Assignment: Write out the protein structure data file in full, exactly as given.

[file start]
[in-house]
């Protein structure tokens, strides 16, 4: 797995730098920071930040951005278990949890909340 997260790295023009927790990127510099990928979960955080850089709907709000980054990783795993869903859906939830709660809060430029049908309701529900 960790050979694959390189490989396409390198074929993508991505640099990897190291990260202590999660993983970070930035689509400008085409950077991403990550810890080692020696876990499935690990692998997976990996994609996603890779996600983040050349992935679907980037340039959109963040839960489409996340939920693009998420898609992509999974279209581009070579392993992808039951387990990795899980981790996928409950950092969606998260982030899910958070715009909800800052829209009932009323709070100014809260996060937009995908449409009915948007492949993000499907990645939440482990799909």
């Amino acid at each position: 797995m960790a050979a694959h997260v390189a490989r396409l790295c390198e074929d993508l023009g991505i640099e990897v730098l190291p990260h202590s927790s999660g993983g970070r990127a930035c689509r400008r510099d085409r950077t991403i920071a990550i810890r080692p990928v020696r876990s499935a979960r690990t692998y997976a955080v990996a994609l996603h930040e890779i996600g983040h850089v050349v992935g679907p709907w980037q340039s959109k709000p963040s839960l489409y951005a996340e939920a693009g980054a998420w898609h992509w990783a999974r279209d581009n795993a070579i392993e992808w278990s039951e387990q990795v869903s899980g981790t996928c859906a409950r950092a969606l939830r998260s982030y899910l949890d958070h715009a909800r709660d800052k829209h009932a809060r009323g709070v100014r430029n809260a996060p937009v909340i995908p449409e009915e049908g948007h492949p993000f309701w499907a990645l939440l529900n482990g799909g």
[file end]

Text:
[in-house]
């Protein structure tokens, strides 16, 4: 797995730098920071930040951005278990949890909340 997260790295023009927790990127510099990928979960955080850089709907709000980054990783795993869903859906939830709660809060430029049908309701529900 960790050979694959390189490989396409390198074929993508991505640099990897190291990260202590999660993983970070930035689509400008085409950077991403990550810890080692020696876990499935690990692998997976990996994609996603890779996600983040050349992935679907980037340039959109963040839960489409996340939920693009998420898609992509999974279209581009070579392993992808039951387990990795899980981790996928409950950092969606998260982030899910958070715009909800800052829209009932009323709070100014809260996060937009995908449409009915948007492949993000499907990645939440482990799909």
């Amino acid at each position: 797995m960790a050979a694959h997260v390189a490989r396409l790295c390198e074929d993508l023009g991505i640099e990897v730098l190291p990260h202590s927790s999660g993983g970070r990127a930035c689509r400008r510099d085409r950077t991403i920071a990550i810890r080692p990928v020696r876990s499935a979960r690990t692998y997976a955080v990996a994609l996603h930040e890779i996600g983040h850089v050349v992935g679907p709907w980037q340039s959109k709000p963040s839960l489409y951005a996340e939920a693009g980054a998420w898609h992509w990783a999974r279209d581009n795993a070579i392993e992808w278990s039951e387990q990795v869903s899980g981790t996928c859906a409950r950092a969606l939830r998260s982030y899910l949890d958070h715009a909800r709660d800052k829209h009932a809060r009323g709070v100014r430029n809260a996060p937009v909340i995908p449409e009915e049908g948007h492949p993000f309701w499907a990645l939440l529900n482990g799909g």